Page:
The Symphony Harmony namespace allows access to data and logic through an SQL like syntax. For example you can select records from a file using a query such as “SELECT ID, DESCRIPTION FROM PART WHERE QUANTITY > 12 ORDER BY QUANTITY”. All matching records are returned from the query in the form of Symphony Data Objects. The data can be local or accessed via Synergy xfServer. The Symphony Bridge utility allows you to expose your query-able database via a standard Windows Communication Foundation (WCF) web service. So far so good.
Steve Ives and I recently had the opportunity to spend a week working together in the UK to “bang” heads together. Steve has always been an exponent of providing RESTful services to access logic and data which can be consumed by just about anything. So we set about using CodeGen to build a standard Restful service that will utilize the Symphony Framework to enable dynamic access to data and ultimately logic.
We soon had the basic service up and running. Out first implementation handled the standard GET verb – and returned all the records in the file. No filtering, no selection, just all the records retuned as a JSON collection. This is the standard API;
Now remember that Symphony Harmony allows you to filter the data you are requesting, so we next implemented the ability to provide the “where” clause to the query. So for example;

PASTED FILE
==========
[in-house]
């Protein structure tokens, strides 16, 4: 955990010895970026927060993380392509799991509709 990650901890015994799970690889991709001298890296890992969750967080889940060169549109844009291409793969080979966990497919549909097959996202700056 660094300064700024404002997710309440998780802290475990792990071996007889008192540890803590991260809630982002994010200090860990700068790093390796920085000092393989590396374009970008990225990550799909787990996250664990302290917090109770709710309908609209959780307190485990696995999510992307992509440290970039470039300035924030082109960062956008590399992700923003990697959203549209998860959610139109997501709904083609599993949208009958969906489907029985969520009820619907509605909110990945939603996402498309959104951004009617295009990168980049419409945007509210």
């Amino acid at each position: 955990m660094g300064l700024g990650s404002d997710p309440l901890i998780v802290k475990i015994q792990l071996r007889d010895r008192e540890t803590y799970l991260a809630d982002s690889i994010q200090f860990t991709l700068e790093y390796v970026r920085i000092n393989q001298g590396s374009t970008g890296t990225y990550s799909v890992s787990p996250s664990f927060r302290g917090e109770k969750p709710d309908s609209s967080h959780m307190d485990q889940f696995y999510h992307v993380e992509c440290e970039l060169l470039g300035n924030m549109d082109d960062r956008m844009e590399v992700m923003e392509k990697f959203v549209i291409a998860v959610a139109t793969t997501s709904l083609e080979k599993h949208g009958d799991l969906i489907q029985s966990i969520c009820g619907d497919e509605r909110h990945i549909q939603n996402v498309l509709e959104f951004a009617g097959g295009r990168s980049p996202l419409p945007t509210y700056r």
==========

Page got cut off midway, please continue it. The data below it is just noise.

And using ARC (Advanced Rest Client which is a Google Chrome plug-in) we can test and query the service;
And we get back just the selected customer details – all those customers where CUSTST has value of CA.
As well as being able to filter the data we can also limit the results returned by Harmony to just the fields we need; this has the benefit of reducing the data being brought across the wire. But how can our REST server build the required data objects to just include the fields we select? By doing runtime code generation! Within our code generated data objects we added the ability to dynamically build the response data object to only include those fields requested by the client. The calling syntax, as provided by the API, is;
And again using ARC to test our server we can issue a command like;
This is requesting all records from CUSMAS where the CUSNM2 field contains the word “LAWN” and limiting the response data object to just three fields. The response JSON looks like;
Two perfectly formed data object that are limited by the fields in the selection list. If your Symphony Harmony connection to your data is via xfServer then only those selected fields will have been loaded from the file, again improving performance.
We also added the ability to limit the amount of data retuned by adding a “maxrows” option;
We have already added the ability to the Symphony Harmony namespace to perform inserts, updates and deletes using standard SQL syntax and we’ll be adding these capabilities to the appropriate rest verbs POST, PUT and DELETE. Watch this blog feed for more information.